If we don't want to hunt (and eat) deer, we must be prepared to live with wolves and/or cougars, who will do it for us. The alternative is too many deer for their habitat to support, leading to crop damage and deer colliding with vehicles on highways.
In Europe, forest management is as much about the wildlife as the trees. I lived in a rural part of Germany, where the Forestmeister and his employer, the owner of the local hunting right (Revier), were important people. If you wanted to hunt, you not only had to join the hunting club, you also had to help maintain the forest, which meant cutting brush, hauling out fallen trees, clearing ditches, and feeding the deer in winter. I remember seeing groups of nicely dressed weekend hunters hard at work with hatchets and brush-hooks while the Forestmeister leaned on a tree and supervised.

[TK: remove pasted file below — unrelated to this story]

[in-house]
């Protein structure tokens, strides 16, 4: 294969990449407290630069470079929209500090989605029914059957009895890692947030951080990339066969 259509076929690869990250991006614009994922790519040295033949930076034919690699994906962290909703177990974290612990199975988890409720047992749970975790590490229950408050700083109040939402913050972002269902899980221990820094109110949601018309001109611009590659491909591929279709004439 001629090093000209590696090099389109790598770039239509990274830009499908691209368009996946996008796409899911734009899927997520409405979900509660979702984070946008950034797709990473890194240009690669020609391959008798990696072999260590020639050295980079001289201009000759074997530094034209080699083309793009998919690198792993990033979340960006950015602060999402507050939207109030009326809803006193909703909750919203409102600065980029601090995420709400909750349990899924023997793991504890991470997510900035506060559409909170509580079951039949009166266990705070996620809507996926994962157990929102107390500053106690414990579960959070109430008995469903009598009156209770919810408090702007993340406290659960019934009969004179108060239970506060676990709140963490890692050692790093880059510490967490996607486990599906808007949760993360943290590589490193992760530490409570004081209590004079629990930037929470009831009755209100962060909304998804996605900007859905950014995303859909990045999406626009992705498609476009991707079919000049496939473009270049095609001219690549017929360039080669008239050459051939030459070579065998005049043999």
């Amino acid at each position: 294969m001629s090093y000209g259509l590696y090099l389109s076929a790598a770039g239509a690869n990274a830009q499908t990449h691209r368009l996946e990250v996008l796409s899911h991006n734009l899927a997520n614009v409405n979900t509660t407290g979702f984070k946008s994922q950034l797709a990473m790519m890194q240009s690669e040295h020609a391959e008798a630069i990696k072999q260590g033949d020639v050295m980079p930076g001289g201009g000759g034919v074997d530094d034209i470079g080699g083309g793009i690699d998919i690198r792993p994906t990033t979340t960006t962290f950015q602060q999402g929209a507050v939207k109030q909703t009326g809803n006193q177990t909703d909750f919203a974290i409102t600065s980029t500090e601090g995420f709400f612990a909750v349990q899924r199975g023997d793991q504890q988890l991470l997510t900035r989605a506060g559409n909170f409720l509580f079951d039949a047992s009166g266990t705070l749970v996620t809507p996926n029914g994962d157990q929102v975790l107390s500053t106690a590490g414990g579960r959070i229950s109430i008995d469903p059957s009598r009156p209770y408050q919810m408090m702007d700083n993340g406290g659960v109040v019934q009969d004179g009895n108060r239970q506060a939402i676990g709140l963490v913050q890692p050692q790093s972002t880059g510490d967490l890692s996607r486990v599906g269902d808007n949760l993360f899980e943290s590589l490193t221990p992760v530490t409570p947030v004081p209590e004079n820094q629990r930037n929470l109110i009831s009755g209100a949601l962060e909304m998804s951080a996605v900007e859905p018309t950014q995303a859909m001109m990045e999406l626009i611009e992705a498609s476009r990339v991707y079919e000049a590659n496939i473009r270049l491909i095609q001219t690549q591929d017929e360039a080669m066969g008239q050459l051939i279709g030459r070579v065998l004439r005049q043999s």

When one of the big red deer was struck by a vehicle -- or charged a vehicle, as they sometimes did -- the result was usually a pyrrhic victory for the vehicle: the deer would be dead, but even a truck would be an unsalvageable wreck. The Revier-owner and the Forestmeister would promptly claim the deer, dress it, and sell the carcass for meat if at all possible. (A big gasthaus in the village was called Zum Hirsch for good reason.) The driver would be lucky to walk away from such a collision, and could well face charges for failing to watch for predictable hazards.
Personally, I like venison, especially stewed or as the non-pork content of a tourtiere. I am grateful to those with the patience to stalk the creatures, shoot them accurately, haul them out of the bush, and dress and butcher the meat. I would happily pay for that work, but selling wild game is illegal in Ontario.